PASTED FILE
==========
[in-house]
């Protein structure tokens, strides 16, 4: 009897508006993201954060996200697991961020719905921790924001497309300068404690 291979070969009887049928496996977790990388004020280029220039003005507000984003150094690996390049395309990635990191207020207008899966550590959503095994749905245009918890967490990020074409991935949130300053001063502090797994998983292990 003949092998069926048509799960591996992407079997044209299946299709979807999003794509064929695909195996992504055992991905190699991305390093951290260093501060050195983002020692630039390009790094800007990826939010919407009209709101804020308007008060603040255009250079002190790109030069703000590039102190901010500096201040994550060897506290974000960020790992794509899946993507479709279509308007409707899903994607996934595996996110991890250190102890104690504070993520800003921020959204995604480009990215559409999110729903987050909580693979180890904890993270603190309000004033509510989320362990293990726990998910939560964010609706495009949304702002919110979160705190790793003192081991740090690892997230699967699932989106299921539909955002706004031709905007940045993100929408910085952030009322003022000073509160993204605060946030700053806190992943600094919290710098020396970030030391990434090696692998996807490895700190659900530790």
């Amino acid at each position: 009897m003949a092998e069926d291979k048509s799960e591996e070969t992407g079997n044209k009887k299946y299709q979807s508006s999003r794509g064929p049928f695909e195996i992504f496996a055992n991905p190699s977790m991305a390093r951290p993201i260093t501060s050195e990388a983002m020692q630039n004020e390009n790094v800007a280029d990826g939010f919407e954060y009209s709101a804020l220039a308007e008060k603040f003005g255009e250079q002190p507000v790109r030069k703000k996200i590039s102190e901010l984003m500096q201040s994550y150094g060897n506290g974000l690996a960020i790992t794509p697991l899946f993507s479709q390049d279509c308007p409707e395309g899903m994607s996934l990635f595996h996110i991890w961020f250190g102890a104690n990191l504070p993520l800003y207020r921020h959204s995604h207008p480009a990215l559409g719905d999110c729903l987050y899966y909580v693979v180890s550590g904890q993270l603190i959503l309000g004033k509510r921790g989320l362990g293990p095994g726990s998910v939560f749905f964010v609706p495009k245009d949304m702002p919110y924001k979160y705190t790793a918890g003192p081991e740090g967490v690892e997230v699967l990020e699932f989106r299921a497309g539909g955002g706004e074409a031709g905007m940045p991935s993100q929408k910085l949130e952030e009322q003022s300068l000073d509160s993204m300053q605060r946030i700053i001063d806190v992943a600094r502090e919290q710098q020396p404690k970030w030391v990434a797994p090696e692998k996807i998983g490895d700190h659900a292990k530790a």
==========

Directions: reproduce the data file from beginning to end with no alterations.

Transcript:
[in-house]
């Protein structure tokens, strides 16, 4: 009897508006993201954060996200697991961020719905921790924001497309300068404690 291979070969009887049928496996977790990388004020280029220039003005507000984003150094690996390049395309990635990191207020207008899966550590959503095994749905245009918890967490990020074409991935949130300053001063502090797994998983292990 003949092998069926048509799960591996992407079997044209299946299709979807999003794509064929695909195996992504055992991905190699991305390093951290260093501060050195983002020692630039390009790094800007990826939010919407009209709101804020308007008060603040255009250079002190790109030069703000590039102190901010500096201040994550060897506290974000960020790992794509899946993507479709279509308007409707899903994607996934595996996110991890250190102890104690504070993520800003921020959204995604480009990215559409999110729903987050909580693979180890904890993270603190309000004033509510989320362990293990726990998910939560964010609706495009949304702002919110979160705190790793003192081991740090690892997230699967699932989106299921539909955002706004031709905007940045993100929408910085952030009322003022000073509160993204605060946030700053806190992943600094919290710098020396970030030391990434090696692998996807490895700190659900530790």
């Amino acid at each position: 009897m003949a092998e069926d291979k048509s799960e591996e070969t992407g079997n044209k009887k299946y299709q979807s508006s999003r794509g064929p049928f695909e195996i992504f496996a055992n991905p190699s977790m991305a390093r951290p993201i260093t501060s050195e990388a983002m020692q630039n004020e390009n790094v800007a280029d990826g939010f919407e954060y009209s709101a804020l220039a308007e008060k603040f003005g255009e250079q002190p507000v790109r030069k703000k996200i590039s102190e901010l984003m500096q201040s994550y150094g060897n506290g974000l690996a960020i790992t794509p697991l899946f993507s479709q390049d279509c308007p409707e395309g899903m994607s996934l990635f595996h996110i991890w961020f250190g102890a104690n990191l504070p993520l800003y207020r921020h959204s995604h207008p480009a990215l559409g719905d999110c729903l987050y899966y909580v693979v180890s550590g904890q993270l603190i959503l309000g004033k509510r921790g989320l362990g293990p095994g726990s998910v939560f749905f964010v609706p495009k245009d949304m702002p919110y924001k979160y705190t790793a918890g003192p081991e740090g967490v690892e997230v699967l990020e699932f989106r299921a497309g539909g955002g706004e074409a031709g905007m940045p991935s993100q929408k910085l949130e952030e009322q003022s300068l000073d509160s993204m300053q605060r946030i700053i001063d806190v992943a600094r502090e919290q710098q020396p404690k970030w030391v990434a797994p090696e692998k996807i998983g490895d700190h659900a292990k530790a």